Friday, November 13, 2020

REVIEW: 'Grey's Anatomy' - The Doctors Grapple with a Changing World in 'All Tomorrow's Parties' & 'The Center Won't Hold'

ABC's Grey's Anatomy - Episodes 17.01 "All Tomorrow's Parties" and 17.02 "The Center Won't Hold"

In the early days of the COVID-19 pandemic, Grey Sloan Memorial and its surgeons' lives have been turned upside down. Bailey finds herself in the middle of an argument with patients' families as they await news about their children. Winston surprises Maggie, and Amelia and Link try to have some fun as new parents. Teddy learns her colleagues know more than she may like about her relationship woes with Owen. Richard and Koracick go at it.

In 2019, the television industry aired 532 scripted shows across numerous outlets. The way people consume content now is different than it used to be. It happens according to one's own schedule. As such, it's less necessary to provide ample coverage of each episode in any given season from a show. Moreover, it is simply impossible to watch everything. As such, this site provides shorter episodic reviews in order to cover as many shows as possible. With all of that being said, here are my thoughts on the season premiere of ABC's Grey's Anatomy.

"All Tomorrow's Parties" was written by Andy Reaser & Lynee E. Litt and directed by Debbie Allen
"The Center Won't Hold" was written by Andy Reaser & Jase Miles-Perez and directed by Debbie Allen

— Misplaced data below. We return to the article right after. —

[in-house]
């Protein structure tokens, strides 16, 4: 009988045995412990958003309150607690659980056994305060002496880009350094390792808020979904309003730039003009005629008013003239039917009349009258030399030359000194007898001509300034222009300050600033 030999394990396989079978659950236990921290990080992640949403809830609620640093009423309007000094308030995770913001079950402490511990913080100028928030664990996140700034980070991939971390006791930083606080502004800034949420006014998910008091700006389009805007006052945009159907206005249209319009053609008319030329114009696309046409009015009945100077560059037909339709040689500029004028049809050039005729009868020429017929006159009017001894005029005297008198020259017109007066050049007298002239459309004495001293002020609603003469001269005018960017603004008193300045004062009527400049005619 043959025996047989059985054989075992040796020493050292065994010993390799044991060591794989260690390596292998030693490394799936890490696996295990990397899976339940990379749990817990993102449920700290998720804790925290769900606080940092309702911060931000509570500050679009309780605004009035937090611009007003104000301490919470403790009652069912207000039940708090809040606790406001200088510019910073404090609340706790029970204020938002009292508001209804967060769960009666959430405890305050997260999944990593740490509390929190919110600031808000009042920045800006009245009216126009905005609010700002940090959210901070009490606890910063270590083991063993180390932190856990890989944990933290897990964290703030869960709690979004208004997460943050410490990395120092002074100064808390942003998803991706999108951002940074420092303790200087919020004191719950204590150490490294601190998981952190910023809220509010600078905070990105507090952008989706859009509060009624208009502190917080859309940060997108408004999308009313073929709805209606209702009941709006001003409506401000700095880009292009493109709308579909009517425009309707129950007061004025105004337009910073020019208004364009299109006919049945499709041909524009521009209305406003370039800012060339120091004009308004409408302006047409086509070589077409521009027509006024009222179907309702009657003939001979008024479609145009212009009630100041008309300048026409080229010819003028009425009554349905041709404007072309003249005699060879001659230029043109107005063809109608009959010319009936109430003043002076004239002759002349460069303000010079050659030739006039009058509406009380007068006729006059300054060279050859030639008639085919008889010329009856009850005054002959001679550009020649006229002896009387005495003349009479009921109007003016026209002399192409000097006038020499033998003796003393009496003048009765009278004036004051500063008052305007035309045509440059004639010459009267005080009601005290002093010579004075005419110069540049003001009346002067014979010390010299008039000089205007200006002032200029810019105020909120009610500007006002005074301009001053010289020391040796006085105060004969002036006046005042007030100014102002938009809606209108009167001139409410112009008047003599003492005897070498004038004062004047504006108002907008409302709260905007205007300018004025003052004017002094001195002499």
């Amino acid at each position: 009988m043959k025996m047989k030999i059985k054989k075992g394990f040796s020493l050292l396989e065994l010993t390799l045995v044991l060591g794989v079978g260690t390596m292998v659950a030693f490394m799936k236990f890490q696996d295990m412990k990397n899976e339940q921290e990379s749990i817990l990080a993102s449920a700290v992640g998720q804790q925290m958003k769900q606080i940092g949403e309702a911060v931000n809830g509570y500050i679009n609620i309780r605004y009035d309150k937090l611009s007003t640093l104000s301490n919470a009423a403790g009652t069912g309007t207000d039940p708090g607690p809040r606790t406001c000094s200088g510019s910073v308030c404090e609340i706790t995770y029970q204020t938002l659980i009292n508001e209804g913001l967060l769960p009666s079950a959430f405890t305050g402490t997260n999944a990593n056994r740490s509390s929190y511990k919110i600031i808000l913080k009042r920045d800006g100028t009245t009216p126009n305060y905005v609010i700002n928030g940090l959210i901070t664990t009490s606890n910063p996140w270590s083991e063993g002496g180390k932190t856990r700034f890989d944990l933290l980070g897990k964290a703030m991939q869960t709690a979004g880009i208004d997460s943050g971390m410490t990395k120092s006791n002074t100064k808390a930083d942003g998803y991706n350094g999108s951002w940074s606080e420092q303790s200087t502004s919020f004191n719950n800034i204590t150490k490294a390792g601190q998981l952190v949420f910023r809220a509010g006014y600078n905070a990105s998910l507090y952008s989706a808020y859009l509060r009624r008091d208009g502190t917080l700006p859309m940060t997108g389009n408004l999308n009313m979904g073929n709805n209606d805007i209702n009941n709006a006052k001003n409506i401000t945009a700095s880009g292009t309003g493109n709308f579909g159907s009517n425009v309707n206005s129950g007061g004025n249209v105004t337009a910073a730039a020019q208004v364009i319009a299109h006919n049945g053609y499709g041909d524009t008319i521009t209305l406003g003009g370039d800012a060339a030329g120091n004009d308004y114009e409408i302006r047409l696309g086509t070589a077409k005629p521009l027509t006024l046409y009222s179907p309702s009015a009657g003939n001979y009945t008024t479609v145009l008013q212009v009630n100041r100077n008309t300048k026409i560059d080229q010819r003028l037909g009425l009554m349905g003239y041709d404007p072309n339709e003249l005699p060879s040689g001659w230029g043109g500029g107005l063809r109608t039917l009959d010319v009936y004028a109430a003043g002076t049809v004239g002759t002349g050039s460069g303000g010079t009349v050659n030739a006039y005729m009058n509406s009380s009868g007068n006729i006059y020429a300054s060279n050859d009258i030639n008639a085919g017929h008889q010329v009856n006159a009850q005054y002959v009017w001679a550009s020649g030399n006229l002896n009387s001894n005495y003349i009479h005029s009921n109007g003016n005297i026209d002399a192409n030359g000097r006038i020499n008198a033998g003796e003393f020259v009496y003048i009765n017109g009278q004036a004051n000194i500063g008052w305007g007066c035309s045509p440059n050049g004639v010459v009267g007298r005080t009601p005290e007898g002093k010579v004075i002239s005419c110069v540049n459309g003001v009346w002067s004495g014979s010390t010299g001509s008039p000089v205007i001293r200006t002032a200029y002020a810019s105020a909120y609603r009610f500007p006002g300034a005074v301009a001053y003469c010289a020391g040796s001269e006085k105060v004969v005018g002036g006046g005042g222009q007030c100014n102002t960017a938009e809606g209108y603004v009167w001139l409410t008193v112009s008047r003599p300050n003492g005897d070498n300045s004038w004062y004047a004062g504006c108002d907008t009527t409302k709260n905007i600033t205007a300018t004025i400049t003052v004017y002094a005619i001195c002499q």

The COVID-19 pandemic has changed absolutely everything at Grey Sloan Memorial Hospital. The doctors have always had so much empathy for their patients as they passionately fight to give them the treatments they need to continue living. But now, the system has been disrupted. Every single day, the doctors are treating patients with the same disease. It seems like a futile battle they are facing with limited supplies as well. The tools they need to provide the satisfactory support just aren't there. The staff is exhausted. They are overwhelmed. They are still coming to work every day knowing that their skills may make a difference. The doctors may no longer be regularly in the operating room. More patients may be dying. It's terrifying to think about all the people not coming into the hospital fearing the virus. The world is dark and depressing. That is a true statement at the moment. The show never shies away from how overwhelming all of this can be. However, it still tries to find the light and joy as it embraces who these characters have always been. This is a romantic show. This is a light-hearted show. This is a deeply emotional and traumatic show. It's all of those things wrapped into one. Sure, it's abundantly clear that some characters are still making baffling decisions. Teddy's return to the narrative felt inspired. It allowed her and Owen to have a happy ending they always thought they would have together. The narrative seemingly needed to complicate that by basically depicting Teddy as someone who can never embrace happiness for herself. It's an understandable impulse. It's one this show has explored many previous times with a number of characters. It just still sticks out in a sour way here. It's overwhelming to Teddy and Owen as characters. His talk about his will suggests that something tragic may happen. All of those possibilities have to remain on the table as well. The closing moment of this two-hour premiere suggests that something grim has happened to Meredith once more. That's a very effective moment. One that implies darkness and tragedy while still being uplifting because of the reunion that happens on the beach. It's odd and random. However, it's joyous as well. Of course, Meredith would only be seeing Derek again if she is on the brink of death. That may be a possibility because she has been working so relentlessly in the COVID unit. She has fought this disease every single day. The staff has tried to take all the precautions necessary to protect themselves. And yet, it may not be good enough. It's freeing for Meredith when she gets to be in the operating room once more. Her patient survives. Jackson and Jo's doesn't. Those life-and-death stories are still ample throughout this world. It remains cruel and random. Families come to blows over the foolish actions taken in the midst of this pandemic. But they still must come together to offer support once tragedy does strike. It's unfortunate. It's brutally human as well. Again, those story beats prove just how effective the show is still capable of being after all these years. Sure, strange things are still afoot. The potential hookup between Jo and Jackson is just so odd and apparently self-destructive. It's awkward and doesn't work in any regard. Meanwhile, Amelia and Link just get to have some moments of bliss while struggling to name their son. Maggie gets to enjoy her blossoming romance with Winston some more. Their dynamic may not always be done through technology. However, it's what they have to do in order to stay connected at the moment. They have that luxury. The families of patients aren't always able to say goodbye. If they do, it comes through a screen. It's no longer a loving face-to-face connection. That's absolutely devastating. It's what makes the show profoundly vital in showing these characters embrace the bonds that have always worked. Richard and Catherine are finally reunited. They stop being stubborn and admit just how brilliant and wonderful the other is. DeLuca receives the treatment he needs to fully address the mental health struggles he was enduring. That particular story feels a little shortchanged because it has to be condensed to so much happening offscreen. However, it's still powerful when his loved ones stand by him as he admits he needs help. Him suffering in this way doesn't reveal weakness. It is strength because he is willing to overcome it all in a way his father never could. He provides strength for Meredith later on. Cormac does that as well. These characters instinctively know how to offer each other clarity when they need it the most. But danger still lurks around the corner because this pandemic just remains so uncertain and dire. It's joyous to see Derek once more. Meredith's life is on the line. That may once again be a transformational moment for her. She has had so many brushes with death already. As such, it's fitting that this may be the most unknown fate she has faced so far. But the show still knows how to deliver the audience exactly what it wants and needs.